Saturday, March 16, 2013

Preserve the subscapularis in total shoulder arthroplasty

Importance of the subscapularis muscle after total shoulder arthroplasty.

This is a very interesting paper. These authors tested the hypothesis that a deficient subscapularis following total shoulder arthroplasty can induce joint instability. They developed an EMG-driven musculoskeletal model of the glenohumeral joint based on an algorithm that minimizes the difference between measured and predicted muscular activities, while satisfying the mechanical equilibrium of the glenohumeral joint.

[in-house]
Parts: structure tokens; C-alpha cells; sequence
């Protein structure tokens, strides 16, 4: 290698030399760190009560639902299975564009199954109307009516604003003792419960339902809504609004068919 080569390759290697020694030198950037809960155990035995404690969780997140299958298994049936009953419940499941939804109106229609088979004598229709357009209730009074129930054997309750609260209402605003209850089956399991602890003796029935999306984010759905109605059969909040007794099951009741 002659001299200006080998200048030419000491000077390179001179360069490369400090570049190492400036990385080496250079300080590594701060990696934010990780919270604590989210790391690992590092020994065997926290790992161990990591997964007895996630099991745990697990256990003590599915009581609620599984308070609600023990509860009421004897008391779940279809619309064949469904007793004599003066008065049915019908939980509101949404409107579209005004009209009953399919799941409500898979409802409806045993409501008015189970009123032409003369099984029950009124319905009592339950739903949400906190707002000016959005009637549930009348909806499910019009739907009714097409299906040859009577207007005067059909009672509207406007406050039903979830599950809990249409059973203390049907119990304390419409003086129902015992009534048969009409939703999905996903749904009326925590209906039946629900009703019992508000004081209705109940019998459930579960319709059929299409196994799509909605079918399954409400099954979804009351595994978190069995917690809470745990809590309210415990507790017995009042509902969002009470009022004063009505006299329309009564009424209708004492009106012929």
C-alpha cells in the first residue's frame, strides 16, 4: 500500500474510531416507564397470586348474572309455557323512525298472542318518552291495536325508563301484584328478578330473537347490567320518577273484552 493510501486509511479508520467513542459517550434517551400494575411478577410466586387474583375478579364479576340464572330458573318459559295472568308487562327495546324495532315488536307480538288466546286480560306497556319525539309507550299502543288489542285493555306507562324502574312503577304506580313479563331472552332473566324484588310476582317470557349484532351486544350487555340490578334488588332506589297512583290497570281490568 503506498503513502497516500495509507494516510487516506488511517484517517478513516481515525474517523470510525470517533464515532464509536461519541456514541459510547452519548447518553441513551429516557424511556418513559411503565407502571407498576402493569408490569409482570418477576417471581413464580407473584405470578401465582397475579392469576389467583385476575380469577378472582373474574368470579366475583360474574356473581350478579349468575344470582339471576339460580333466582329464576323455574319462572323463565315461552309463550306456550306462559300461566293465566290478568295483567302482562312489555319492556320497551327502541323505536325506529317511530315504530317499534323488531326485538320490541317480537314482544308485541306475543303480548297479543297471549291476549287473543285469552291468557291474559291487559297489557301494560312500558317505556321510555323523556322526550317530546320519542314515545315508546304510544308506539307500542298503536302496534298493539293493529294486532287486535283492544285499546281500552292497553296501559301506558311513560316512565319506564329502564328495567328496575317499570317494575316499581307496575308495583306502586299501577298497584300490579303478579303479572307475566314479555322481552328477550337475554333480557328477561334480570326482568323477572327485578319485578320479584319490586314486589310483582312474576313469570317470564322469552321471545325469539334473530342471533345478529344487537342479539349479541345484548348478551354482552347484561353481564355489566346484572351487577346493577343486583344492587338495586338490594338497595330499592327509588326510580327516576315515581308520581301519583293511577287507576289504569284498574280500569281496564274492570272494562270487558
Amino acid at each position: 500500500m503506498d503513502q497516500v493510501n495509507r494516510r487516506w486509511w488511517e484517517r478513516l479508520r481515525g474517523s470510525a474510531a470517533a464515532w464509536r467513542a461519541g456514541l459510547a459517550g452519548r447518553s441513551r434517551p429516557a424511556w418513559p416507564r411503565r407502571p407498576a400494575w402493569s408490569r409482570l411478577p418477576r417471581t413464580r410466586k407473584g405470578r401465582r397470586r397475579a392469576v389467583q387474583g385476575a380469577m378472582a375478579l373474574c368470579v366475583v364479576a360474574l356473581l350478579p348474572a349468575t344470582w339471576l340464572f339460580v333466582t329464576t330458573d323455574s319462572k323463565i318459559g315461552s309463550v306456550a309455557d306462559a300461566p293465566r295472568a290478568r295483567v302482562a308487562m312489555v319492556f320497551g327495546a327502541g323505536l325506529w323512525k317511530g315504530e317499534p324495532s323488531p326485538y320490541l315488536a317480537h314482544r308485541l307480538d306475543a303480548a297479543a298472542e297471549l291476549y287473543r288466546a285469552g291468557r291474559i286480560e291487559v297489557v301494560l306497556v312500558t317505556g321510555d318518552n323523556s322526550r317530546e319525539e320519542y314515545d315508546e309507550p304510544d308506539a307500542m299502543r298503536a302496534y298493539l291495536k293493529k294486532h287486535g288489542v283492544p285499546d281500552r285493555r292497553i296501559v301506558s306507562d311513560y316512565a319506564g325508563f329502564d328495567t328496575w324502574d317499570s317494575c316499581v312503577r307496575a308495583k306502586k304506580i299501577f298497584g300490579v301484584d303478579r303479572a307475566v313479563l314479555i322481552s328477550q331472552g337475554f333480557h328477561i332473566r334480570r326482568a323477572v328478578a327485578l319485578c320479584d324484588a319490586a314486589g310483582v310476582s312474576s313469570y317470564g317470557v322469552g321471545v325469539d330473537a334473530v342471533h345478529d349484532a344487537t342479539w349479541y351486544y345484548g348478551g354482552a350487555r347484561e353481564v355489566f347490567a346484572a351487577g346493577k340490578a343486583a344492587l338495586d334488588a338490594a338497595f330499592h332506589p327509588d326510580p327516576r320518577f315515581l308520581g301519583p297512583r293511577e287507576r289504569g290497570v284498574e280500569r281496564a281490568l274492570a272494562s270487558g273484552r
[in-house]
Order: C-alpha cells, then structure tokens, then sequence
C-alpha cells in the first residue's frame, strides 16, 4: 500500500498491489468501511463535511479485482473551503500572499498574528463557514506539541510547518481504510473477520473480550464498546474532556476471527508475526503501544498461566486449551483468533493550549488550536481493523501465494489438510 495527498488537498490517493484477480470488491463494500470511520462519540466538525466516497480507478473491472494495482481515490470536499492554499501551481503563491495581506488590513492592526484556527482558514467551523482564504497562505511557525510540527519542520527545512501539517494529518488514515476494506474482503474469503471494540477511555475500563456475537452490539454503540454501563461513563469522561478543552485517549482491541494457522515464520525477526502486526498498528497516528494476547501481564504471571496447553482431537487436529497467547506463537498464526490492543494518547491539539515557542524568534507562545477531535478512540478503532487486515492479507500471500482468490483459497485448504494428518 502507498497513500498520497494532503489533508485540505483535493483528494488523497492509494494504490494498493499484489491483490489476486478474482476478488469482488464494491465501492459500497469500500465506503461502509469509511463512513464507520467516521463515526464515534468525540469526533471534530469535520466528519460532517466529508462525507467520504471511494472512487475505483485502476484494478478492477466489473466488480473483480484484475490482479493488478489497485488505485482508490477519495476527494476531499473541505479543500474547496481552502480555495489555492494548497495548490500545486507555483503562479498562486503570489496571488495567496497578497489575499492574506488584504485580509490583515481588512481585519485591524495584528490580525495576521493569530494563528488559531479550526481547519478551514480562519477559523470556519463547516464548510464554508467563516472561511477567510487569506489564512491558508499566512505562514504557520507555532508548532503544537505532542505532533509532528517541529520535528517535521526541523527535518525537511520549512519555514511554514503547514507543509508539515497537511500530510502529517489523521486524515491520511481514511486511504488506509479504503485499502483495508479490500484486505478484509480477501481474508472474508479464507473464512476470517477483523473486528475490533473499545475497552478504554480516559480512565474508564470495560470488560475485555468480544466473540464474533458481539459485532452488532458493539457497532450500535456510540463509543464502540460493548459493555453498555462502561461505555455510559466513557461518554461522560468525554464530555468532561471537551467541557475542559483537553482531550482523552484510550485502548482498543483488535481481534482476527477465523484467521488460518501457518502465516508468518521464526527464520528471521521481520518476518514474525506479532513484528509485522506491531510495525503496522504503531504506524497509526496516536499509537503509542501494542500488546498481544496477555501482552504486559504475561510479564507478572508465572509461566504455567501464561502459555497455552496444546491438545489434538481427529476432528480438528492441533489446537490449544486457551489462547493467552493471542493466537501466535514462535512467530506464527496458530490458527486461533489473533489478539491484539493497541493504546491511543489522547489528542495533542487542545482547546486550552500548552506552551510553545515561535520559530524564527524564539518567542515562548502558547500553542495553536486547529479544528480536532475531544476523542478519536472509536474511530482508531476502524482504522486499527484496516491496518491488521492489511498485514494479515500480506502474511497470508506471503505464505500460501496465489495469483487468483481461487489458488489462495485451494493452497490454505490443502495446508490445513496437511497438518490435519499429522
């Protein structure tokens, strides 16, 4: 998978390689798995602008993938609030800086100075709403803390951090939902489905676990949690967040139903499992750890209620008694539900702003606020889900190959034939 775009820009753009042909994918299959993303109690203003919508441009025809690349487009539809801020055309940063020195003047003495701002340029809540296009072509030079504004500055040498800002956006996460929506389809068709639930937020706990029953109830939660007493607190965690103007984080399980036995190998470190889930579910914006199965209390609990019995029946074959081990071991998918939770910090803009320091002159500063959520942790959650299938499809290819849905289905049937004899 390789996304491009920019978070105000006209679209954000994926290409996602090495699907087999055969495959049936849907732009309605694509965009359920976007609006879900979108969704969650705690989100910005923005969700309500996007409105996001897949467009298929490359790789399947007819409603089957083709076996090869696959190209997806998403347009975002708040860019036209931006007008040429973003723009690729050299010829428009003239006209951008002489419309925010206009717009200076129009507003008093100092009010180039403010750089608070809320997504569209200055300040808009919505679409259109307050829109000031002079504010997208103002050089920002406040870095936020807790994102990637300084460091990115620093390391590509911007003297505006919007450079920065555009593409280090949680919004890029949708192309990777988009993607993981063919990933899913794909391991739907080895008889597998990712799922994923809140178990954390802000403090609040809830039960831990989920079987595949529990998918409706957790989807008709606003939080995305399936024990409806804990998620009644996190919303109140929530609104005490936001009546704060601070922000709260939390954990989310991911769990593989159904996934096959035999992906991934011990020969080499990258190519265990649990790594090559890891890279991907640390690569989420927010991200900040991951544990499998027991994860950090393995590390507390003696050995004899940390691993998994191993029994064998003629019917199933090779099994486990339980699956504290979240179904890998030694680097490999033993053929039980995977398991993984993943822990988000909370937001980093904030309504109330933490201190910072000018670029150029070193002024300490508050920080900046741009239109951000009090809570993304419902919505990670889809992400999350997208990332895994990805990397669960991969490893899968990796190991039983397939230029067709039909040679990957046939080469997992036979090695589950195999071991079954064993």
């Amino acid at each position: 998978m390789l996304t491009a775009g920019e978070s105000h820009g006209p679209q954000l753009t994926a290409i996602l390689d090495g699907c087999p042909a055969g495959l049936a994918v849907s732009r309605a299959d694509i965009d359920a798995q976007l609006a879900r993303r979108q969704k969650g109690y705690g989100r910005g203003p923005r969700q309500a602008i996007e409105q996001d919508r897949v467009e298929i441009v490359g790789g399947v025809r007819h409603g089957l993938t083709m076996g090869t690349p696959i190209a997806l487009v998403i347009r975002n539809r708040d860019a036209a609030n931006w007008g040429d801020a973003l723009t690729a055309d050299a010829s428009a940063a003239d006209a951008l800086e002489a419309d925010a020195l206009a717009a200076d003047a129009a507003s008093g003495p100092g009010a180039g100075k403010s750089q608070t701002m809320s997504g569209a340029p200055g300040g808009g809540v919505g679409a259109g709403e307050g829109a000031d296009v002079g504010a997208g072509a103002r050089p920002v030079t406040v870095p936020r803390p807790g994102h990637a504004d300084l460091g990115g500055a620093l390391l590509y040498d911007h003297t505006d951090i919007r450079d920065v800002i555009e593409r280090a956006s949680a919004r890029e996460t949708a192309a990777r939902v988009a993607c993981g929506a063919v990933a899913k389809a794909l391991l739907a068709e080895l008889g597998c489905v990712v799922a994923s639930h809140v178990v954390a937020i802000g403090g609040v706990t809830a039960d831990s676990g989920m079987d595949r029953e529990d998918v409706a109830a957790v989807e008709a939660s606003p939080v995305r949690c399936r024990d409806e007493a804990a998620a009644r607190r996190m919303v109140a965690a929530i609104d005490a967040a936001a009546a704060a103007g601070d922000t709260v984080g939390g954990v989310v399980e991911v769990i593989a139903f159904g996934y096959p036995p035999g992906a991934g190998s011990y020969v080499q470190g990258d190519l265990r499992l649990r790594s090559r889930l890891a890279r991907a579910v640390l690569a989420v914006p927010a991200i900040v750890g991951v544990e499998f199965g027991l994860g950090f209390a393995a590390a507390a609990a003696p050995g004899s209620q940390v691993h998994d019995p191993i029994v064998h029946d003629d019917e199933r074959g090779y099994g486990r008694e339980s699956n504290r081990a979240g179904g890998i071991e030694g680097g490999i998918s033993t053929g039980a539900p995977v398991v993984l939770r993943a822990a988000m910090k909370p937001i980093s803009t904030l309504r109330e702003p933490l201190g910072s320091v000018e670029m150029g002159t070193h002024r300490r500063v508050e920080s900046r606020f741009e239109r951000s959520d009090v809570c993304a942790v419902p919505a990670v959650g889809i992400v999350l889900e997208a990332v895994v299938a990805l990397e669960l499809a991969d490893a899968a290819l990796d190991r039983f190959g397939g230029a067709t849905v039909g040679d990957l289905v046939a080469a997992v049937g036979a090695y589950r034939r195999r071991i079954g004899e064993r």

With abduction in the plane of the scapula, a deficient subscapularis induced a decrease of the force of the infraspinatus muscle. This force decrease was balanced by an increase of the supraspinatus and middle deltoid. As a consequence, the deficient subscapularis induced an upward migration of the humeral head, an eccentric contact pattern and higher stress within the cement.

This is quite interesting in that shoulder surgeons are recognizing the role that delayed superior instability plays in failure of total shoulder arthroplasty.

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